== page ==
Does a DBA need an EIN?
You won’t need an EIN to form a DBA in Texas. The IRS assigns an EIN based on the legal name of a business entity, not a DBA name.
How to start a DBA in Texas
There are five steps to start a DBA in Texas.
Step 1: Check Name Availability
The first step to start a DBA is to check name availability. Your DBA name must be distinguishable from business names filed with the Secretary of State.
To see if your business name is available, you can search for small businesses’ entity name, file number, or tax ID with the Comptroller of Public Accounts.
Finding a unique brand name and (normal-looking) domain to go with it can be a bit of a time-sink for new business owners. This free tool from Business Name Zone generates name and domain combos for you based on your input – and it only takes a few minutes.
Step 2: Obtain Assumed Name Certificate
The next step to start a DBA in Texas is to obtain an assumed name certificate. You’ll use either a county clerk’s form or a form from the Secretary of State.
If your business entity is a general partnership, joint venture, or sole proprietorship, you’ll complete an assumed name certificate form at your county clerk’s office.
All other business entities will file Form 503 with the Secretary of State and submit it to use their DBA in Texas.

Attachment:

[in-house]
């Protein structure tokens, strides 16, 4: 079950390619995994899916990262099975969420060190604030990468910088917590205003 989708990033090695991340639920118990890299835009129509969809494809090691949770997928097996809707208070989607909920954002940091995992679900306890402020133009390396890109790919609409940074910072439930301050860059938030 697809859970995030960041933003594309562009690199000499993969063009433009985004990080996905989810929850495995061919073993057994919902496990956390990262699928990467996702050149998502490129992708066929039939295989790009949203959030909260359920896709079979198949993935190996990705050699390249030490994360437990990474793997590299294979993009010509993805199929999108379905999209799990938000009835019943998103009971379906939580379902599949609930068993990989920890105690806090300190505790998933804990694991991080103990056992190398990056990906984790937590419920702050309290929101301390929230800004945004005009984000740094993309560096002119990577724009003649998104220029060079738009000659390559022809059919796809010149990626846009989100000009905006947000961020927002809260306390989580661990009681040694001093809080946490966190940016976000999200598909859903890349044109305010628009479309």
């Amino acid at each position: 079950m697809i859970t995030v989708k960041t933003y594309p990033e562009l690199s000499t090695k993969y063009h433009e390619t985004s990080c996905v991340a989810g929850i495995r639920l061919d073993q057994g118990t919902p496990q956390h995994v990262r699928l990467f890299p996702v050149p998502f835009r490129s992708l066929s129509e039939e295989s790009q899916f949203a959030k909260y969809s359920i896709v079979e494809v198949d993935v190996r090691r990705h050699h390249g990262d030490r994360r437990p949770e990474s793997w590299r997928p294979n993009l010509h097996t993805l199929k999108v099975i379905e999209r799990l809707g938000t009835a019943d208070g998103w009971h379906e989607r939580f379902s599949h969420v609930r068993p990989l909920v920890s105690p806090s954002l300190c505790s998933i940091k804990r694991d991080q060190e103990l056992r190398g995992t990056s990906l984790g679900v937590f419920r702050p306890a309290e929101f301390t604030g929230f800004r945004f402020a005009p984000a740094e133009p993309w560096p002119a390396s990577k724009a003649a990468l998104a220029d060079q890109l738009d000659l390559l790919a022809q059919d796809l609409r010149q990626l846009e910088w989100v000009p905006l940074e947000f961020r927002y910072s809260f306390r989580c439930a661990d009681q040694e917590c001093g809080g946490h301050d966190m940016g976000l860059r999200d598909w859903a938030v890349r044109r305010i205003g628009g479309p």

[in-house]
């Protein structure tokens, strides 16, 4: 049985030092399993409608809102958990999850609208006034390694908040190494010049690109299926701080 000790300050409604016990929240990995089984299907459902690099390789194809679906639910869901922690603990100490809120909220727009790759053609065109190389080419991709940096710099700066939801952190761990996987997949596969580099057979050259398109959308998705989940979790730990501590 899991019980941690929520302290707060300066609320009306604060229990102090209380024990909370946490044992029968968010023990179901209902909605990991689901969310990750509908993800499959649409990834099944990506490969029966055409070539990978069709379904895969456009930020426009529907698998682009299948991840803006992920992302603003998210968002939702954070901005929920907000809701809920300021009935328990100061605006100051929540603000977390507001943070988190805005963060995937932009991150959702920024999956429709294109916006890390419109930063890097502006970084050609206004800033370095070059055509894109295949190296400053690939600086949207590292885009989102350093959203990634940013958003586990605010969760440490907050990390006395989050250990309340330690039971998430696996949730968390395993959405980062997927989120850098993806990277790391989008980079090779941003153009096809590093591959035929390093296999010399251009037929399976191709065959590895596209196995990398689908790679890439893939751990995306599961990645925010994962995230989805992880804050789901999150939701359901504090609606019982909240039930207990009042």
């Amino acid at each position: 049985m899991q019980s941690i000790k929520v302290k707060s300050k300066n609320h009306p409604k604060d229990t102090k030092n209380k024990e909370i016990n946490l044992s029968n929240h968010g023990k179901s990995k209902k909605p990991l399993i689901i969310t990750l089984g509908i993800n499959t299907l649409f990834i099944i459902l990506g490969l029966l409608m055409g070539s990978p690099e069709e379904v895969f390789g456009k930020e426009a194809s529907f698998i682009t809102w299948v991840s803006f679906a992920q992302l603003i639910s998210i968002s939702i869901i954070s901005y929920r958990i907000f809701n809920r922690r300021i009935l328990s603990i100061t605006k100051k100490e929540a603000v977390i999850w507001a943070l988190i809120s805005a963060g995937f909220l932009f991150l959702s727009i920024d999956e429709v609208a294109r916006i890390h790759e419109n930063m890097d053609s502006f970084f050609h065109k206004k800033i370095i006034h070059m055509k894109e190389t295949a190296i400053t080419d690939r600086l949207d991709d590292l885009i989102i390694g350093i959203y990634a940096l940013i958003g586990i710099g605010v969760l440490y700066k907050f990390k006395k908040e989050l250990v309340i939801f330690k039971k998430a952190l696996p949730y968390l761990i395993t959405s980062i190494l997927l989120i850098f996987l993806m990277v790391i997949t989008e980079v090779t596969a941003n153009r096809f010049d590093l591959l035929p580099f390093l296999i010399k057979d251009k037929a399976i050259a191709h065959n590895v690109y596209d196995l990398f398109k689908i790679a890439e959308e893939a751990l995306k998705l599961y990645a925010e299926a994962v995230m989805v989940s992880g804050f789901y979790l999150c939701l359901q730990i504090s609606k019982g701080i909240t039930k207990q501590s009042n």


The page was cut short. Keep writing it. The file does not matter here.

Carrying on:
Step 3: Complete Form
Third, you’ll complete Form 503, the Assumed Name Certificate form. There are five sections to the form:
- Assumed Name
- Entity Information
- Period of Duration
- County or Counties in which Assumed Name Used
In the first section of the form, you’ll provide the assumed name for your business entity. Next, you’ll proceed to the Entity Information section, where in the first section, you’ll provide the legal name of your entity.
In the second portion of the Entity Information section, you’ll check the entity filing for the assumed name. You’ll have several options to choose from:
- For-profit Corporation
- Nonprofit Corporation
- Professional Corporation
- Professional Association
- Limited Liability Company
- Limited Partnership
- Limited Liability Partnership
- Cooperative Association
After checking the entity, you’ll proceed to the rest of the Entity Information questions. You’ll provide the file number (if any) issued to the entity by the Secretary of State. You’ll also list the state, country, or other jurisdiction of the formation of the entity. Finally, you’ll list the principal office address of your business entity.